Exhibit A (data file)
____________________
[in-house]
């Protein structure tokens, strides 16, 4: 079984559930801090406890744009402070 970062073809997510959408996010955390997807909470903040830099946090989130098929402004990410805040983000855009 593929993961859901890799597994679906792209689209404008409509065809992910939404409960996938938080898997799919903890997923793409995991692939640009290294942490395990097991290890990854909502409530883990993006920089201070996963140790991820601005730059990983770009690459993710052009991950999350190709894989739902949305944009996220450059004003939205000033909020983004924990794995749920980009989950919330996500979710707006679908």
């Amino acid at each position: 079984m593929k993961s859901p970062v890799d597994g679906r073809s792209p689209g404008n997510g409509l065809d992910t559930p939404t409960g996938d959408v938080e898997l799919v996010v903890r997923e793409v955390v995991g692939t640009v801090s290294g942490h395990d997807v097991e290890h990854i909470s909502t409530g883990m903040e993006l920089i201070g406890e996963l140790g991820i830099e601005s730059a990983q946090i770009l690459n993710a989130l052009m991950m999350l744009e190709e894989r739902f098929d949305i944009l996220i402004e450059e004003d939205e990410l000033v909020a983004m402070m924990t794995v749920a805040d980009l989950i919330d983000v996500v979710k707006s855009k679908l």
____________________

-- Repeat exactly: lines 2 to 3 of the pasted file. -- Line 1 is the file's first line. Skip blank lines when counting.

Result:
């Protein structure tokens, strides 16, 4: 079984559930801090406890744009402070 970062073809997510959408996010955390997807909470903040830099946090989130098929402004990410805040983000855009 593929993961859901890799597994679906792209689209404008409509065809992910939404409960996938938080898997799919903890997923793409995991692939640009290294942490395990097991290890990854909502409530883990993006920089201070996963140790991820601005730059990983770009690459993710052009991950999350190709894989739902949305944009996220450059004003939205000033909020983004924990794995749920980009989950919330996500979710707006679908």
């Amino acid at each position: 079984m593929k993961s859901p970062v890799d597994g679906r073809s792209p689209g404008n997510g409509l065809d992910t559930p939404t409960g996938d959408v938080e898997l799919v996010v903890r997923e793409v955390v995991g692939t640009v801090s290294g942490h395990d997807v097991e290890h990854i909470s909502t409530g883990m903040e993006l920089i201070g406890e996963l140790g991820i830099e601005s730059a990983q946090i770009l690459n993710a989130l052009m991950m999350l744009e190709e894989r739902f098929d949305i944009l996220i402004e450059e004003d939205e990410l000033v909020a983004m402070m924990t794995v749920a805040d980009l989950i919330d983000v996500v979710k707006s855009k679908l």